Decoding a Digi-Demon
New media has relentlessly dug its cyber-claws into the heart of cinema for over 20 years now, constantly raising the bar in an industry of simulacra manipulation that seems to be entirely without limits. For many, Spielberg’s dinos and Jackson’s Gollum are revelatory manifestations of the imagination made possible by the benevolent hand of new media’s godliest offspring, CGI. For others, however, those creations of the digi-divine consistently raise frightening questions about the ever-warping nature of human perception. Peruse the shelves at your local bookstore and you’ll find Jean Baudrillard flanked by a host of media theorists eager to remind us that 1) the future is pixelated, and 2) we won’t be able to tell. According to Olivier Assayas, however, the future is now and the blurring has begun.
It is while drugging the beverage of her work-rival Karen (Dominique Reymond) in the bathroom of an airplane not five minutes into the film that Connie Nielsen’s Diane and Assayas’s demonlover seem most lucid. She has an objective, we have a familiar scene of sabotage, Karen drinks, and everyone waits to see what happens. It’s simple, and—though we know little of their relationship—as clear-cut as the film will ever be. Spilling into the terminal, the designer-dud business troupe discuss the panoply of drugs available to remedy their flight-induced insomnia as if there has never been another option. Karen puts in her two cents, begins to feel unwell, exits to her jet-black Audi and is quietly swept into the trunk by two men waiting in the wings. No more Karen, new business card for Diane.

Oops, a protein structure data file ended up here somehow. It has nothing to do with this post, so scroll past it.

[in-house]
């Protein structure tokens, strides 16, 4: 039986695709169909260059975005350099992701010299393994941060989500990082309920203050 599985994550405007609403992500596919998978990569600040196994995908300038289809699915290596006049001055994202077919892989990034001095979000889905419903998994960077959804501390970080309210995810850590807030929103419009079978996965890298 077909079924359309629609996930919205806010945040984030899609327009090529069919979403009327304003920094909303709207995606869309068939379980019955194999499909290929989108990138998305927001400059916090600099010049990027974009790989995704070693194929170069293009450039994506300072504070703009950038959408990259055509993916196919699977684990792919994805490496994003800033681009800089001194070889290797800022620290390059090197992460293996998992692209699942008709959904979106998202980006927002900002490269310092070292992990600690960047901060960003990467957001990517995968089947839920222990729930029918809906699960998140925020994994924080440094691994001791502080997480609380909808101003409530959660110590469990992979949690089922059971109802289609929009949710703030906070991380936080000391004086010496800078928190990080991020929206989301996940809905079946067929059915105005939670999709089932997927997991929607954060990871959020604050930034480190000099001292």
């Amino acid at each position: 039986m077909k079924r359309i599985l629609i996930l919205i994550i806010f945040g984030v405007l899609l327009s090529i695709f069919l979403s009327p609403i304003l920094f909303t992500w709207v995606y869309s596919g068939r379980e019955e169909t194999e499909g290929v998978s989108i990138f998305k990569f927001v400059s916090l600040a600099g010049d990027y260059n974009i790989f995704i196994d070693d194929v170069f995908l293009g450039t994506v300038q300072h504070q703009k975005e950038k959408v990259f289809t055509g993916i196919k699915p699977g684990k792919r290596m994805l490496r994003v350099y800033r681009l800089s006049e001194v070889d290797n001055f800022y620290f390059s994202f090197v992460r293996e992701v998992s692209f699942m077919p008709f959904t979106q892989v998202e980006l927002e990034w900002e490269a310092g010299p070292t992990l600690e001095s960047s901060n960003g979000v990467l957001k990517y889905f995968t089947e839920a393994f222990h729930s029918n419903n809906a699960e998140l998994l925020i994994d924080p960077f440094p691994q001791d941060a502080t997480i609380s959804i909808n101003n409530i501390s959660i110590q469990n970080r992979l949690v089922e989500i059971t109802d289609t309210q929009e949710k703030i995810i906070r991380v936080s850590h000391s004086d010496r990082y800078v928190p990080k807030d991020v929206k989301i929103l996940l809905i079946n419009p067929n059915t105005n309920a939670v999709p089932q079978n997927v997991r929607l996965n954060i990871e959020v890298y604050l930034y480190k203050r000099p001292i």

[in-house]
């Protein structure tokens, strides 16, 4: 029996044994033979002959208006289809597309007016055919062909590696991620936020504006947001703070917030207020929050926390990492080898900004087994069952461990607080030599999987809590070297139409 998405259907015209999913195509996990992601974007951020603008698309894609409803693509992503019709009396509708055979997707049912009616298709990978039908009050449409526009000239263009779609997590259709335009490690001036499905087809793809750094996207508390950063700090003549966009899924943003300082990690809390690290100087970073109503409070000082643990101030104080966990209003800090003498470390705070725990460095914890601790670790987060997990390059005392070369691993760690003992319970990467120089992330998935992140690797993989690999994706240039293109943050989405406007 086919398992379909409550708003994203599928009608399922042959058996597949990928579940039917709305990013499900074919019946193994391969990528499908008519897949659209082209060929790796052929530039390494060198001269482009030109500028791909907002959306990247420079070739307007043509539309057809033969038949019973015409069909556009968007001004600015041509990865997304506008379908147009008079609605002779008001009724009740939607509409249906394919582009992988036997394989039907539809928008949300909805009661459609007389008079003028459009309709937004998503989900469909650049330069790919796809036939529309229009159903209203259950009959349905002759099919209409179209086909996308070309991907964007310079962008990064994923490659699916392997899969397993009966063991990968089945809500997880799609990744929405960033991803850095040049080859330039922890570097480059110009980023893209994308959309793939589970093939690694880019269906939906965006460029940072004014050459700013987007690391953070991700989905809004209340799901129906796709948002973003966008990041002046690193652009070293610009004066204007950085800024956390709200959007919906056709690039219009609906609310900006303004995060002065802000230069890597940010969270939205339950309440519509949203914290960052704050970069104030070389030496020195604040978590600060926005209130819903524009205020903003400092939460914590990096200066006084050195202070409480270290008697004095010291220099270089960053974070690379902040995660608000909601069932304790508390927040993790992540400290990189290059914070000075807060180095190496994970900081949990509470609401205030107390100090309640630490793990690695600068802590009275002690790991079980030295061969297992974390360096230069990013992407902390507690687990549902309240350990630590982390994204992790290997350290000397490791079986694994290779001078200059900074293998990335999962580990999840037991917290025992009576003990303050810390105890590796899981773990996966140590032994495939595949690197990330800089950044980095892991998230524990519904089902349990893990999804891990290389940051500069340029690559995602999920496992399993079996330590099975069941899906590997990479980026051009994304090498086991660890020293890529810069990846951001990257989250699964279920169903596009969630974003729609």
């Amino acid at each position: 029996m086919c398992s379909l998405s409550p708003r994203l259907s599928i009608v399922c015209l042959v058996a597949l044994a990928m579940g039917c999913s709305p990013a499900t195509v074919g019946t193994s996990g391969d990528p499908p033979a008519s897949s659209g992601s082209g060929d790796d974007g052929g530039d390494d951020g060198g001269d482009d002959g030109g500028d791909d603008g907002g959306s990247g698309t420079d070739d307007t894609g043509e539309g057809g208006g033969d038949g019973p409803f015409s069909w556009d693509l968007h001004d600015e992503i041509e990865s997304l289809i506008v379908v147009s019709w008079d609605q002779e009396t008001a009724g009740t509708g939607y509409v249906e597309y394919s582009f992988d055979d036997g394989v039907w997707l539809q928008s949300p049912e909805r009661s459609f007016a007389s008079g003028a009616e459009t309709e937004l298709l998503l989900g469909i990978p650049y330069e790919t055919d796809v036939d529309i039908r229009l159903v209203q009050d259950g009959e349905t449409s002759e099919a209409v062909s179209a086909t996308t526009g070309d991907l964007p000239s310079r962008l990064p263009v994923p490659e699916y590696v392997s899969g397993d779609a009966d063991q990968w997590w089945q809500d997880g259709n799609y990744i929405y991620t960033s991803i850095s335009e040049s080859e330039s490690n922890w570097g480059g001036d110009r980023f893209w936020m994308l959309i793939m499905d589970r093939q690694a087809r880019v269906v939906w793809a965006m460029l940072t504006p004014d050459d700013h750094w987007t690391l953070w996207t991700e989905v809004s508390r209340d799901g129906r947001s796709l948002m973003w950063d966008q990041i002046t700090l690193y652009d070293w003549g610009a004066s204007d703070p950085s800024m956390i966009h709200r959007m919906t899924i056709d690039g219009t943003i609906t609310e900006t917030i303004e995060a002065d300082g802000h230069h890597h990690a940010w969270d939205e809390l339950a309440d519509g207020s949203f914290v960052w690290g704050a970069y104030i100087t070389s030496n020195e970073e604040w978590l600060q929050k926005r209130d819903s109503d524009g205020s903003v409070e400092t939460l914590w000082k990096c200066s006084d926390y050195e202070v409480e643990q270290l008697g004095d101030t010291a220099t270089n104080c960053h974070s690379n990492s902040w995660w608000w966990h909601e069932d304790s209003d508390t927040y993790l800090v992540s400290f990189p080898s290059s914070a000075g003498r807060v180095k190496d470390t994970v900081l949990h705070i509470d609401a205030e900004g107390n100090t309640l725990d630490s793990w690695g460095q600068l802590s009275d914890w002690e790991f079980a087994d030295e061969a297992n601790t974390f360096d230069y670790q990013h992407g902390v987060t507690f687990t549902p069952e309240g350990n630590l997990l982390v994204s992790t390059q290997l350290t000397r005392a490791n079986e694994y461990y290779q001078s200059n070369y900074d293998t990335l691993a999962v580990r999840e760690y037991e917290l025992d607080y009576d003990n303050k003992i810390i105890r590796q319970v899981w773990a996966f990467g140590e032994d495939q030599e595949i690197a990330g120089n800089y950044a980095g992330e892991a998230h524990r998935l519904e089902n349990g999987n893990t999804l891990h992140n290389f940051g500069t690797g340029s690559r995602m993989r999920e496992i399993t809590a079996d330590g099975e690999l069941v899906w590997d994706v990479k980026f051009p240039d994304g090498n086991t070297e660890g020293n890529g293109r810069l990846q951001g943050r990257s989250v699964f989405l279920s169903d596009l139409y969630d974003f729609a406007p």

It’s in these first moments that Assayas delineates demonlover’s all-too-familiar environment: a self-medicated world in which the ubiquity of prescription drugs is outmatched only by the number of cover stories glamorizing their use; a place where happy, sad, and the middle states of consciousness are a mere pill-pop away, where psychological perception of emotion, the self, of the quotation-bound “real” is constantly being muddled at our own hands because, apparently, we just won’t have it any other way. This intrinsic urge to blur borders, to deceive and distort, not only becomes demonlover’s ideological leitmotif, but a disorienting structural device for narrative and editing practices that leave the audience as dubiously ill-informed as the film’s floundering heroine.
A cut from candy-colored manga characters to their similarly kaleidoscopic real-life lip-synching club sisters, serves as a frightening segue to the heart of an issue subtly elicited in the preceding shot-reverse shot between ice-cold Diane and her vampy computer generated doppelgänger: Is the organic moving towards artificiality, or vice versa, and should we be more scared of a rise of the machines, or the mechanization of ourselves? Assayas’s take—contrary to sci-fi history—seems more interested in the latter, the dehumanization of a race increasingly unconcerned with the preservation of its inherent human capacities. It sounds silly at first, almost premature. But if demonlover is the future of cinema, it’s a masterwork of today, reminding us that we’ve just merely merged onto the new media highway, and that it ramifies far beyond the instant message. Demonlover’s live sex is as stunted as the deteriorating verbal communication; watching all modes of intercourse give way to their simulated brethren is not so frightening in reality as it is the hands of a visionary like Assayas. A cross-continental, multilingual, demi-digital work of limina with roots only in its harsh critique of the world within which its characters “exist,” demonlover ingeniously suggests why email is a horrific substitute for the human contact we all take for granted, free of soothing technology’s protective sugarcoating, “Well, it makes life easier...”